children, church year and seasons, Uncategorized
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A Simple Easter Garden

Have you ever heard of the tradition of creating an Easter Garden?  This has become a well-loved custom in our home, that begins on Palm Sunday, and we observe through the difficult Holy Week, to its climax on Easter.

It is a lovely and symbolic way to mark the events of Holy Week for children, and the adults quite enjoy it too!

Here are some simple steps to create your own Easter Garden:

  1. Gather your materials:


You will need

  • a container to hold your garden; it is helpful if this container can drain so your garden does not get water-logged.  And of course, a tray to catch the draining water.  Use what you have on hand; ours is a large take-out container with holes poked in the bottom and its plastic lid to catch the drainage.
  • a small terra-cotta pot for the tomb.  This should be relative in size to your container, ours is the smallest size pot you can buy.
  • a large rock to cover your tomb.  Send your children outside to find one!
  • smaller rocks to create a path to the tomb.  See above.
  • a cross, or three.  These can be made of popsicle sticks, or just regular sticks tied together.
  • an angel of some kind.  Ours is a felt finger puppet from a set we had floating around the house for a while.  Go as simple or as fancy as you want.
  • a Jesus figure, and small cloth for His body.  Some years I put Jesus on the cross on Good Friday, some years I don’t.  The beauty of taking your children to worship is that they can fill in the gaps themselves.
  • wheatgrass seeds.  I like to buy the larger sized seed packet for a lush garden!  Two packets of these would be perfect.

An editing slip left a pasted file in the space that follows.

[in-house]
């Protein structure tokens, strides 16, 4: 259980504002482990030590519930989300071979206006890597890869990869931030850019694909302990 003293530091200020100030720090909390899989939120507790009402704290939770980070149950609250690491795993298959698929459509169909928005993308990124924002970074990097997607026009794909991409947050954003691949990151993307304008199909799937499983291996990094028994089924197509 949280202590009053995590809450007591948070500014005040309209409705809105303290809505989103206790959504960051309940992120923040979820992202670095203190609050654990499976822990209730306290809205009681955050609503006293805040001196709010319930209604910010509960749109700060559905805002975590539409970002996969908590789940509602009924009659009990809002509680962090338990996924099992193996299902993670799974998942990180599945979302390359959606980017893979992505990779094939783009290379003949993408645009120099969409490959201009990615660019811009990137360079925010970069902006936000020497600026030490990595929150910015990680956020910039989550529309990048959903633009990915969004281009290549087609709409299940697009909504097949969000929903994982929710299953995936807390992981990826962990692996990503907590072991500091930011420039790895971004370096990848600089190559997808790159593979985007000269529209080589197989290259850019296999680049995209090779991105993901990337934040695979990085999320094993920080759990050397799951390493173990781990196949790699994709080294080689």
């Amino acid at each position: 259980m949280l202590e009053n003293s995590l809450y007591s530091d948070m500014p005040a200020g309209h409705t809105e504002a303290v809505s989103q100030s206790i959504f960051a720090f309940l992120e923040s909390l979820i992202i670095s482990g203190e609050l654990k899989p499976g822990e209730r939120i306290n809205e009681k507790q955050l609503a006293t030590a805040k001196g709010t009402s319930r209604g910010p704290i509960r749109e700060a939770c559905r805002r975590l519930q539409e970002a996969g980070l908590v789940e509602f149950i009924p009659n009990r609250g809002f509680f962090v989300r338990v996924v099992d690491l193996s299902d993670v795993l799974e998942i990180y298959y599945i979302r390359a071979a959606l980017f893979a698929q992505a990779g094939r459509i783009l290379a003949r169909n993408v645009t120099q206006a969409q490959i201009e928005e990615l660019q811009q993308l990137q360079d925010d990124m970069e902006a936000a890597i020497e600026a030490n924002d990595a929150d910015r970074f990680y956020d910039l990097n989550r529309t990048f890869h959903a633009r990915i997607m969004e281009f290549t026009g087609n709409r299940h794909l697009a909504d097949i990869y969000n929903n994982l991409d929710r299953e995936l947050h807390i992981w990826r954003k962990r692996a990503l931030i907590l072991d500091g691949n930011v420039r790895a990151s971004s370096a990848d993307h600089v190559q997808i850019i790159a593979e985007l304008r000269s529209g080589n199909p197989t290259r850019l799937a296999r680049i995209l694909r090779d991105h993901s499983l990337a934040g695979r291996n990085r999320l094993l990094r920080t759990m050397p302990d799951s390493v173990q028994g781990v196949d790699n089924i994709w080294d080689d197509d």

• dirt, from your yard, or elsewhere.  Send your most dirt-loving child out with a trowel and your container.
  • a spray bottle, to water your garden.

Now, on Palm Sunday, with your dirt-filled container and eager little helpers, place your “tomb” on its side in your container.


Cover the top of the tomb with dirt to blend into the landscape and make a sort of hill.  Use your smaller rocks to create a path to the tomb.


Shake your wheatgrass seeds over the dirt; they need not be completely buried to sprout.  Simply press them down a bit into the dirt.  Water completely and often, and soon your seeds will sprout!  Be sure to place your garden in a place that you don’t mind also being “watered,” (ask me how I know), and near a sunny window.  Next to the kitchen sink is just fine.


By Good Friday, you will have a nice hill full of grass over your tomb.  Continue to water as you play out the events of Holy Week with your remaining materials, and enjoy on Easter Sunday as the tomb is opened, and our Lord resurrected!

Finsihed garden

I love to use our garden as our Easter table centerpiece.  Some years if I’m feeling ambitious, I dress it up with tissue paper and ribbon wrapped around the base.  Enjoy!

This entry was posted in: children, church year and seasons, Uncategorized
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I am a wife, mother of six, freelance artist, and flower farmer wannabe. My passions are faith, family, our farm in rural Ohio, and making beautiful artwork. It's even better when I can combine all four! To see more of my design work please visit my portfolio site, Esther Bley Designs:

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